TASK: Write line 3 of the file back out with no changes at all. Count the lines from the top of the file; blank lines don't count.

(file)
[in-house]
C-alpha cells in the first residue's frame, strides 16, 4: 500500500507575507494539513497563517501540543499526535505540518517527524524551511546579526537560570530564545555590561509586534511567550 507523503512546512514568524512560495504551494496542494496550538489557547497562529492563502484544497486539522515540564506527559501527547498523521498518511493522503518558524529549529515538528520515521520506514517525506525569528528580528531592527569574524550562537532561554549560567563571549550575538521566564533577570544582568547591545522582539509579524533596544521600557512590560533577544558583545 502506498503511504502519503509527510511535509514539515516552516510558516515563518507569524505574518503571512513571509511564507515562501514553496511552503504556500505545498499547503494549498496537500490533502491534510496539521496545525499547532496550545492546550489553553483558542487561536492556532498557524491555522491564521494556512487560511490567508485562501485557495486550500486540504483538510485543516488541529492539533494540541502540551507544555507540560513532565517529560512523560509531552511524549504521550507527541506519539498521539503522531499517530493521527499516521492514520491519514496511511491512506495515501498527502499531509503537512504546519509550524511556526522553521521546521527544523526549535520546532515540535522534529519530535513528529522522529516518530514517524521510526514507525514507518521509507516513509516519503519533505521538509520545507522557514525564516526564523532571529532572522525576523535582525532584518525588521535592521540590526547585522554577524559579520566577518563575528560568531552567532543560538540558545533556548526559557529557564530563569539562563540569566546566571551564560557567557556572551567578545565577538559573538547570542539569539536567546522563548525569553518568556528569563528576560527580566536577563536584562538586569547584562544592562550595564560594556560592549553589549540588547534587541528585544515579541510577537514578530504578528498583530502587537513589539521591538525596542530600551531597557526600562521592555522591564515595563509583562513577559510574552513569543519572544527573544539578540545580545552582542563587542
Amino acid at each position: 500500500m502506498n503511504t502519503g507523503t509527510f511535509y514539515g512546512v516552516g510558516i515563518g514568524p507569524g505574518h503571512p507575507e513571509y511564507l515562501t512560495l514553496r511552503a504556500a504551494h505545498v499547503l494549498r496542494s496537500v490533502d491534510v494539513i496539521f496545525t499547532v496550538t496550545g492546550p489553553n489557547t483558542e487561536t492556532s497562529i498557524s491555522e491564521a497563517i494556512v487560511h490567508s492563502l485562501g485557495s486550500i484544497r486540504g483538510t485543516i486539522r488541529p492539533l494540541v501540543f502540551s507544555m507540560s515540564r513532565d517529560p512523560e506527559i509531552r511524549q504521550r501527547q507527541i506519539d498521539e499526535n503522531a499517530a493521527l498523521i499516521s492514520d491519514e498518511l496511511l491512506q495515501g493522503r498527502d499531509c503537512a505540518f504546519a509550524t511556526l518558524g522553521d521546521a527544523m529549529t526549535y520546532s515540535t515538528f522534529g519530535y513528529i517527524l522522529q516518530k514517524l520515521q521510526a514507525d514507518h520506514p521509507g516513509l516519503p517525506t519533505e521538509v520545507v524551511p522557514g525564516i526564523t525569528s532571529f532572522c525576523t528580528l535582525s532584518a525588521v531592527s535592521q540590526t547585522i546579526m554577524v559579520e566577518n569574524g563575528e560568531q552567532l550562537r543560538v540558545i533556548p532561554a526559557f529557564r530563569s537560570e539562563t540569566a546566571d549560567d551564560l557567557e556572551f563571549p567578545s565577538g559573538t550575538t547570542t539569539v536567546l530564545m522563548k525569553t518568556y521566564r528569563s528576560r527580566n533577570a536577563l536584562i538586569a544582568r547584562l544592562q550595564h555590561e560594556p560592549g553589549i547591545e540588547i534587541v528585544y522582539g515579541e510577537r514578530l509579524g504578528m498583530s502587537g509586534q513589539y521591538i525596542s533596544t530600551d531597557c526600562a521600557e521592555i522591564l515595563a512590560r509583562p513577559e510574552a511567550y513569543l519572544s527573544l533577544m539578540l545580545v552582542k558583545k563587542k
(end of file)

Amino acid at each position: 500500500m502506498n503511504t502519503g507523503t509527510f511535509y514539515g512546512v516552516g510558516i515563518g514568524p507569524g505574518h503571512p507575507e513571509y511564507l515562501t512560495l514553496r511552503a504556500a504551494h505545498v499547503l494549498r496542494s496537500v490533502d491534510v494539513i496539521f496545525t499547532v496550538t496550545g492546550p489553553n489557547t483558542e487561536t492556532s497562529i498557524s491555522e491564521a497563517i494556512v487560511h490567508s492563502l485562501g485557495s486550500i484544497r486540504g483538510t485543516i486539522r488541529p492539533l494540541v501540543f502540551s507544555m507540560s515540564r513532565d517529560p512523560e506527559i509531552r511524549q504521550r501527547q507527541i506519539d498521539e499526535n503522531a499517530a493521527l498523521i499516521s492514520d491519514e498518511l496511511l491512506q495515501g493522503r498527502d499531509c503537512a505540518f504546519a509550524t511556526l518558524g522553521d521546521a527544523m529549529t526549535y520546532s515540535t515538528f522534529g519530535y513528529i517527524l522522529q516518530k514517524l520515521q521510526a514507525d514507518h520506514p521509507g516513509l516519503p517525506t519533505e521538509v520545507v524551511p522557514g525564516i526564523t525569528s532571529f532572522c525576523t528580528l535582525s532584518a525588521v531592527s535592521q540590526t547585522i546579526m554577524v559579520e566577518n569574524g563575528e560568531q552567532l550562537r543560538v540558545i533556548p532561554a526559557f529557564r530563569s537560570e539562563t540569566a546566571d549560567d551564560l557567557e556572551f563571549p567578545s565577538g559573538t550575538t547570542t539569539v536567546l530564545m522563548k525569553t518568556y521566564r528569563s528576560r527580566n533577570a536577563l536584562i538586569a544582568r547584562l544592562q550595564h555590561e560594556p560592549g553589549i547591545e540588547i534587541v528585544y522582539g515579541e510577537r514578530l509579524g504578528m498583530s502587537g509586534q513589539y521591538i525596542s533596544t530600551d531597557c526600562a521600557e521592555i522591564l515595563a512590560r509583562p513577559e510574552a511567550y513569543l519572544s527573544l533577544m539578540l545580545v552582542k558583545k563587542k